Red Devons and red shirts
Monday, 24 May 2010
By Crispin Caldicott
Rolling up to view a paddock of prize Bulls wearing a red shirt is not the brightest thing any journalist has done.
The response from Clive Baker, owner of Falls Farm, Te Wairere stud was characteristic.
| The Red Devons in New Zealand are in demand all over the world. |
“Townie!” he exclaimed.
Clive has been breeding Red Devon Cattle for the last five years and recently moved to a small farm near Wellsford.
He is passionate about the breed, and has a great belief in their desirability for both beef and dairy herds. “It’s been confirmed that putting a Red Devon over a Jersey cow produces not only that hybrid vigour, but also the two top butter fat producers there are.
“The first cross heifers make ideal replacements in the herd for top quality butter fat.”
Clive purchased his cows from the late Dick Pegram of the Te Wai-iti stud.
One of Dick’s bulls took runner up for best beef bull at the Royal show in England recently. One of his brothers is contentedly grazing on Clive’s farm, but as Clive points out the Red Devons in New Zealand are in demand all over the world.
“They are much closer to the original English definition, and have not been ‘expanded’ in the American way.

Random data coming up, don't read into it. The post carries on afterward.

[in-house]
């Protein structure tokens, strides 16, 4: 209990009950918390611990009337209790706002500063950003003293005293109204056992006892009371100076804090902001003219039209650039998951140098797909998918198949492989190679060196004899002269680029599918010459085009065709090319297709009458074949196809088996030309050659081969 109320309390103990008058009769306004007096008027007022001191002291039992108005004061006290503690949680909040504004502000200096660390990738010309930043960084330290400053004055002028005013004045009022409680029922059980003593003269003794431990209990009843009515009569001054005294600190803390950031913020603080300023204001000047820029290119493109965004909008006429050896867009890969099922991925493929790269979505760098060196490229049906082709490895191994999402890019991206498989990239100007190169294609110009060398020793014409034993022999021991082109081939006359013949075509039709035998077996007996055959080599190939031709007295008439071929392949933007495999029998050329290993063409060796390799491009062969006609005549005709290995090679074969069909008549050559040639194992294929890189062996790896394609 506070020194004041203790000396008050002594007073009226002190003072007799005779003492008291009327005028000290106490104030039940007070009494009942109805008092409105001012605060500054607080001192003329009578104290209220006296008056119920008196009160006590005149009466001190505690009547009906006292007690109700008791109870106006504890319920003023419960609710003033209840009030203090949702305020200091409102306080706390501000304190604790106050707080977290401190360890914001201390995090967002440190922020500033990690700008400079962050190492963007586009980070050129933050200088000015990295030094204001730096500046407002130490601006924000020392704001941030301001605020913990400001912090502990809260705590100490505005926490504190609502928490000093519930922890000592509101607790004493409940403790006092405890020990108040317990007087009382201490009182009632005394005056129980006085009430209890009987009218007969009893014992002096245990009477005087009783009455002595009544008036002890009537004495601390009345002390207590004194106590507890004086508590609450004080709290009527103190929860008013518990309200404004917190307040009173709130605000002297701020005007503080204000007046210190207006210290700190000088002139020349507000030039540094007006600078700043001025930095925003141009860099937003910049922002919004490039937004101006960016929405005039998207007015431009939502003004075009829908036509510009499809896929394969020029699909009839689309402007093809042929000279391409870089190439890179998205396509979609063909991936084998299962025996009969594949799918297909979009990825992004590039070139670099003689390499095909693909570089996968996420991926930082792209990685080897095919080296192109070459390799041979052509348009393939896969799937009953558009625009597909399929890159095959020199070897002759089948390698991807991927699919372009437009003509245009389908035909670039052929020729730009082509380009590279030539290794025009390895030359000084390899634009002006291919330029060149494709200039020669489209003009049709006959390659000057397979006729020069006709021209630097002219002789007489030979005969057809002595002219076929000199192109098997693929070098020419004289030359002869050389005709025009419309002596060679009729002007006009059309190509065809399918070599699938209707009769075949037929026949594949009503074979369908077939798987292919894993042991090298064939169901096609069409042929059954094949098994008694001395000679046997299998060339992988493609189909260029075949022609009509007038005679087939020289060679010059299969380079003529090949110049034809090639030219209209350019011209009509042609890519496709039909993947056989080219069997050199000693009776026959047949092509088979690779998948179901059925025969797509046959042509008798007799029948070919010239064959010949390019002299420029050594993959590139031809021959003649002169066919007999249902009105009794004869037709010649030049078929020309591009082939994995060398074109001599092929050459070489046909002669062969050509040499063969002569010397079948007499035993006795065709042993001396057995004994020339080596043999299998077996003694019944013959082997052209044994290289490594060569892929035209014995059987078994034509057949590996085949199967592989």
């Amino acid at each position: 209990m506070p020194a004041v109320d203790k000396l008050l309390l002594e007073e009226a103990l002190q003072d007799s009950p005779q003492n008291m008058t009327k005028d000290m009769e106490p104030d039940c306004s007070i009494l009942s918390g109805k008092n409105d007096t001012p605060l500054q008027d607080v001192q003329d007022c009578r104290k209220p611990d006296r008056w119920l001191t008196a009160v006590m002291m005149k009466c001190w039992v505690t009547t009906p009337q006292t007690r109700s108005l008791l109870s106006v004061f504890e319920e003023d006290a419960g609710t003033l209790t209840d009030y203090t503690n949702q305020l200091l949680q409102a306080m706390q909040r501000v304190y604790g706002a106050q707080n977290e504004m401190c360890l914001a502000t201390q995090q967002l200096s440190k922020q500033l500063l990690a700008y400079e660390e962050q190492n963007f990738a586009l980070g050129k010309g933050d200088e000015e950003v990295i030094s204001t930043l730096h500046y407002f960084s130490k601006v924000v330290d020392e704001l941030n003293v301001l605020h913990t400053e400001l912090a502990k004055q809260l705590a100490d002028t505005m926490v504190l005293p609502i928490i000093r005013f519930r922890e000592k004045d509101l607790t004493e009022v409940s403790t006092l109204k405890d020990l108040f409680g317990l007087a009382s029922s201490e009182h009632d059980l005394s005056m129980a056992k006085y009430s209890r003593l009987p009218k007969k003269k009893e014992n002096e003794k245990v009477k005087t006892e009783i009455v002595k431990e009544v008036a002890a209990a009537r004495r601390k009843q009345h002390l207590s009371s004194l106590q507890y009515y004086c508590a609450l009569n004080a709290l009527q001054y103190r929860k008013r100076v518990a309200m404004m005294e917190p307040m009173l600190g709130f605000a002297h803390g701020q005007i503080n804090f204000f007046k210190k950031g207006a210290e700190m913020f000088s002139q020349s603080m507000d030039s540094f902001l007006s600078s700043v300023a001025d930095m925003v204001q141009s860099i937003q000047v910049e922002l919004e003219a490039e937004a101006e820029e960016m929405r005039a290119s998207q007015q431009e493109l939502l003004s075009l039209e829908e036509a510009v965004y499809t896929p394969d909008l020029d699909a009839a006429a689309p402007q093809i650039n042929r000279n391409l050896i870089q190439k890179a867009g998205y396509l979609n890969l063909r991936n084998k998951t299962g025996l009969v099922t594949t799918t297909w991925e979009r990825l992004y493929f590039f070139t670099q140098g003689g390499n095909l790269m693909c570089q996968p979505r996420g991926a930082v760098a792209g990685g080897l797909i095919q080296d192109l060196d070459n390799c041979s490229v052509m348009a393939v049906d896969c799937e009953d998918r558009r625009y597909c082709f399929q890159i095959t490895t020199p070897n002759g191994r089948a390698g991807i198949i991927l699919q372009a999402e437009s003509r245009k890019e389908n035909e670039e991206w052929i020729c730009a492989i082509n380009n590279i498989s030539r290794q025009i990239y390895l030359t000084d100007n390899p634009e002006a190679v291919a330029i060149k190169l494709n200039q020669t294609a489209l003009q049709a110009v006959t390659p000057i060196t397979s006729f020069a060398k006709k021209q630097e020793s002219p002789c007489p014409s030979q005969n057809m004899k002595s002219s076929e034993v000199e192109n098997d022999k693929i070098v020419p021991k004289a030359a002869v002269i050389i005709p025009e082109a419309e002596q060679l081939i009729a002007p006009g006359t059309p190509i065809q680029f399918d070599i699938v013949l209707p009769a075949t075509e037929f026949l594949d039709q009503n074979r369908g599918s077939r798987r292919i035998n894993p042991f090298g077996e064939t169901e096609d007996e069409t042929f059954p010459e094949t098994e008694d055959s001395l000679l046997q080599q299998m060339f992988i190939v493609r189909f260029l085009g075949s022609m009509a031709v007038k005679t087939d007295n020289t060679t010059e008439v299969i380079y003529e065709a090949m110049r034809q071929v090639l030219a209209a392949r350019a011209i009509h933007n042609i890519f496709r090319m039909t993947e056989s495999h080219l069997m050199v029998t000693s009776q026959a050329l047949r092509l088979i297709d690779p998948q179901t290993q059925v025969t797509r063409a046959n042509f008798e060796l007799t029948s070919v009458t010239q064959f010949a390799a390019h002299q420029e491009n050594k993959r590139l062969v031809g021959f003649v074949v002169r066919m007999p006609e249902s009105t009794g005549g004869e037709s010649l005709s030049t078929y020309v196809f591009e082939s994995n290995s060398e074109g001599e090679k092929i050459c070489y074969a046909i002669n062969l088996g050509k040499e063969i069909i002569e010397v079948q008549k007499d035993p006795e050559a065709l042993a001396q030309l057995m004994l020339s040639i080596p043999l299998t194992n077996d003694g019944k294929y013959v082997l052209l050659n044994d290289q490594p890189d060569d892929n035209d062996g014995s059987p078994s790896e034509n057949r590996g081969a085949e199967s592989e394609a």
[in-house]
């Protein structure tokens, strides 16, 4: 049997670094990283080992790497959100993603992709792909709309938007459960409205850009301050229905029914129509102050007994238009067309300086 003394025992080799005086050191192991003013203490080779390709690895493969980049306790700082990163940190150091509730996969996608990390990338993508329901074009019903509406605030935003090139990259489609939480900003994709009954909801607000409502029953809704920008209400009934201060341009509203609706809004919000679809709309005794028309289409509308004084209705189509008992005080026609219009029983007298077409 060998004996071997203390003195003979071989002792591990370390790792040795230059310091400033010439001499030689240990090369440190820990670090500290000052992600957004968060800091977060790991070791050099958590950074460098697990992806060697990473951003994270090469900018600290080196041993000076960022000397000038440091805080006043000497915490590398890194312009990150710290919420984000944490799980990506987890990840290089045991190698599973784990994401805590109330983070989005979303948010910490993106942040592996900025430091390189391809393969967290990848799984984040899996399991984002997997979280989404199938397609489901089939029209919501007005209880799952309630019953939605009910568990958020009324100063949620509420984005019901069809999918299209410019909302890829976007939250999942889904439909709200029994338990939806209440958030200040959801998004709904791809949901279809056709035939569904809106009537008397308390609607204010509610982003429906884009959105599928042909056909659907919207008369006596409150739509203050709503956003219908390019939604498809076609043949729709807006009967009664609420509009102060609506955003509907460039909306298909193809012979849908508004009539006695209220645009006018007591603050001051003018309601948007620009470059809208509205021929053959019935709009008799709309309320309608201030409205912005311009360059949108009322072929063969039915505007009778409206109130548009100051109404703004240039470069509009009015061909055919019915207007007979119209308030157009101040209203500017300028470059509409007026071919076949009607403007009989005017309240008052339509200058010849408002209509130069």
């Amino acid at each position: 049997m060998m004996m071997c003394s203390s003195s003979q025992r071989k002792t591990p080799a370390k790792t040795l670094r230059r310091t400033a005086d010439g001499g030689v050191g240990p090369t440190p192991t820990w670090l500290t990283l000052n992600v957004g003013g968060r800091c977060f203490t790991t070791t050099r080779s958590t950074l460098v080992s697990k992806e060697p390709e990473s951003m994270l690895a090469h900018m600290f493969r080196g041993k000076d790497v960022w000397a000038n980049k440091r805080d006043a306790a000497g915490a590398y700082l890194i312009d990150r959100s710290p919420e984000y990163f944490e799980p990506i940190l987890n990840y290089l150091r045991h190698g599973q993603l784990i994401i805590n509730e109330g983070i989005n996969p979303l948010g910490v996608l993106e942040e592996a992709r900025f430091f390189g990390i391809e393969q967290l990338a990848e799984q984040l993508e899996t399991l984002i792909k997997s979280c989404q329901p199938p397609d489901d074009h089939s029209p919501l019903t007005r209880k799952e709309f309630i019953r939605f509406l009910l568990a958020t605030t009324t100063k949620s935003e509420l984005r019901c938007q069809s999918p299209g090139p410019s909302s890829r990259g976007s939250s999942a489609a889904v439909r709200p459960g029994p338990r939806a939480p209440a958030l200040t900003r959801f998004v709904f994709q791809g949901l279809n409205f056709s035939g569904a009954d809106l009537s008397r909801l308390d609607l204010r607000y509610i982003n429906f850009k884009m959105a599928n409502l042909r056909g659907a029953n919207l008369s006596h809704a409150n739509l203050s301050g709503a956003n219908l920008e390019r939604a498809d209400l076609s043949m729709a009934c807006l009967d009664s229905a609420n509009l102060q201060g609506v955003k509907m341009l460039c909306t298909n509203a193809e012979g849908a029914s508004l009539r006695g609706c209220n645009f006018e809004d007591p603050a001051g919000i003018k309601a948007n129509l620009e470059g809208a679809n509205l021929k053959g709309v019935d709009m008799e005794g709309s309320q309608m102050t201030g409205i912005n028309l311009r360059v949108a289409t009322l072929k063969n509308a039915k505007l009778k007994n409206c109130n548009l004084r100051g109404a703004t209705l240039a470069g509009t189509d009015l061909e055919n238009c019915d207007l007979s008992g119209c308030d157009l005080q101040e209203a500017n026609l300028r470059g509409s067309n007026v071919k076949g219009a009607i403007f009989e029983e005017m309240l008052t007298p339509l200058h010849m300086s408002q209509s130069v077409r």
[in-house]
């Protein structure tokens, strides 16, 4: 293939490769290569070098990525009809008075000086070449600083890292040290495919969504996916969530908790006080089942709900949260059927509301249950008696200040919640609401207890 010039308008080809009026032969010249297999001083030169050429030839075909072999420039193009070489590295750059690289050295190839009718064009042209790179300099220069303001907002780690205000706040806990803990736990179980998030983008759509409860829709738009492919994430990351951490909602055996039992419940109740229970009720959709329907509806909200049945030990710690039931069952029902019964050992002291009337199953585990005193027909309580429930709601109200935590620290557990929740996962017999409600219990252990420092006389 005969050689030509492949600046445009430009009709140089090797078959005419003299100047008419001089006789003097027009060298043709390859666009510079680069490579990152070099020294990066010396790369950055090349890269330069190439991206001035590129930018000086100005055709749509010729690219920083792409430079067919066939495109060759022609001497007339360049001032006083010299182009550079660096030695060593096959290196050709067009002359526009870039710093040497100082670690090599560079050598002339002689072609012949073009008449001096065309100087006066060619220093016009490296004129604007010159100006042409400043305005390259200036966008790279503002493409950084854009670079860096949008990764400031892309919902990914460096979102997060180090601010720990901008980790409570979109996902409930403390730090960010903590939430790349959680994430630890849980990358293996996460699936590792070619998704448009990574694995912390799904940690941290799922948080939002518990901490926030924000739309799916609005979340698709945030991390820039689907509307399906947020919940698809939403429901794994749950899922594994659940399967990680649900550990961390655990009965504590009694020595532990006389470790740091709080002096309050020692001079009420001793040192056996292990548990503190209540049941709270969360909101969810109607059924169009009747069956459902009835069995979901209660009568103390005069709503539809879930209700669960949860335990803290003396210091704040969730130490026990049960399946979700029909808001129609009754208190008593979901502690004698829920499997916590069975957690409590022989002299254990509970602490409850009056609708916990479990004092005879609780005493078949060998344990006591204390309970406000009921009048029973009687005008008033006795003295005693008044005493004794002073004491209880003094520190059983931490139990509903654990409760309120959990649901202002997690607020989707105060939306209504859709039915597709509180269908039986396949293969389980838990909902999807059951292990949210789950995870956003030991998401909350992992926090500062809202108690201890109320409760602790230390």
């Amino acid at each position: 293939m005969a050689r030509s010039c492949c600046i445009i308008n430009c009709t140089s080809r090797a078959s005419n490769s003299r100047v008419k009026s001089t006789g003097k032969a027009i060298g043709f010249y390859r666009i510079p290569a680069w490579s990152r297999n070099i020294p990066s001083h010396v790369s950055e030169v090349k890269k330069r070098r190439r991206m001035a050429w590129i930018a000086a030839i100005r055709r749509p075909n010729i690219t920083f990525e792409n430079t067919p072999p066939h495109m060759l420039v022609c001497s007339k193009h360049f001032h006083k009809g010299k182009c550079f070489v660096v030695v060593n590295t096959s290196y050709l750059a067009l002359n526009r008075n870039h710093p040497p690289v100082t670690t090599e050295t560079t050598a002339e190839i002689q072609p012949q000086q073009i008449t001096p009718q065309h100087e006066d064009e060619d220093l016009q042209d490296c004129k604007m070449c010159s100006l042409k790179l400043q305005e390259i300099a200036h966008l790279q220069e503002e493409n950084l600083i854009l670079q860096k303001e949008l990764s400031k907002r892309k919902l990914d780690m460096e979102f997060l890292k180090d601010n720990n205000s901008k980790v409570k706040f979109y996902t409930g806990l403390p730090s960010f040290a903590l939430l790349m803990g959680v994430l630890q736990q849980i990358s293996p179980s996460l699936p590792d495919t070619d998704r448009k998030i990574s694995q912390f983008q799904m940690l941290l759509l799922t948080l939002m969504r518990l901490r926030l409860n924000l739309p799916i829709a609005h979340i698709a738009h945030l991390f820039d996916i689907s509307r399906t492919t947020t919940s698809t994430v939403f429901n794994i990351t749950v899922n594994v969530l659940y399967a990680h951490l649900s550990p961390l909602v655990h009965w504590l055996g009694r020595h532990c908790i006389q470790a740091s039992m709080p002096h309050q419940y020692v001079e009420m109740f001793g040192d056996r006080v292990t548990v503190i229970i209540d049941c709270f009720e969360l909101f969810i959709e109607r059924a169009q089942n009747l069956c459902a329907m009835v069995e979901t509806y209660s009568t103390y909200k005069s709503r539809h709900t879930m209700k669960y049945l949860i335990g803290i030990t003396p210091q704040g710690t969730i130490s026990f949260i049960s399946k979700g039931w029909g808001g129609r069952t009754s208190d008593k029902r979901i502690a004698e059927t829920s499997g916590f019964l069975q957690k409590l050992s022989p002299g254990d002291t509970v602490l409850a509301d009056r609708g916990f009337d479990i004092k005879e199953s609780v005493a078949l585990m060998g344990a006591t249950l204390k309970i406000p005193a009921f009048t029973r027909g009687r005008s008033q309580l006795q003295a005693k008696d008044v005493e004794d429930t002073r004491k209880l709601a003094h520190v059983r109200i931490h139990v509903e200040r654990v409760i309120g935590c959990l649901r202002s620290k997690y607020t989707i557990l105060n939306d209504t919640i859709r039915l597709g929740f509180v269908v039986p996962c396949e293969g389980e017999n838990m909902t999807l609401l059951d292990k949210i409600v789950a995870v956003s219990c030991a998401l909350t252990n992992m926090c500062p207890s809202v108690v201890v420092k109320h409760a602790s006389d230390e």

“Furthermore they are one of the very best foraging breeds – they get fat on virtually nothing, and I’ve even seen calves eating thistles.”
The Red Devon is not a huge animal, and there has been a misconception that bulls can’t reach when covering a dairy herd, especially the bigger breeds.
“What they lack in hock, they more than make up for in body length,” Clive emphasised.
“Where there is a will there is a way, and Red Devon Bulls I know are quite big enough for the job.”
The legend is that Henry VIII, he of the six wives and big tum, would eat no other beef than a Red Devon.
True or not, it says a lot about the quality of meat available. “Their body density is very good, and you’ll get a lot of meat off them. One heifer is on record as having a 72.9% yield. Most breeds will be less than 60% of bodyweight, but Devons would normally be in the 60% plus range.”
The docility of the Red Devon breed has been much publicised by breeders. Suffice it to say that not only are they good around children, but they were far too interested in food to bother with a red shirt.
| The Red Devons have a docile nature. Photos Crispin Caldicott. |
Clive’s farm is small – around 35 acres. His plan is to reduce the size of all his paddocks to around two to three acres and graze his herd on rotation.
“I had twelve calves this year, and the sale of those will cover all the overheads of the farm. For a small block holder they are ideal – they’re medium sized and therefore less damaging on the ground, and you can carry more per acre.
“They are easy to keep and have a docile nature. They should more than pay their way.”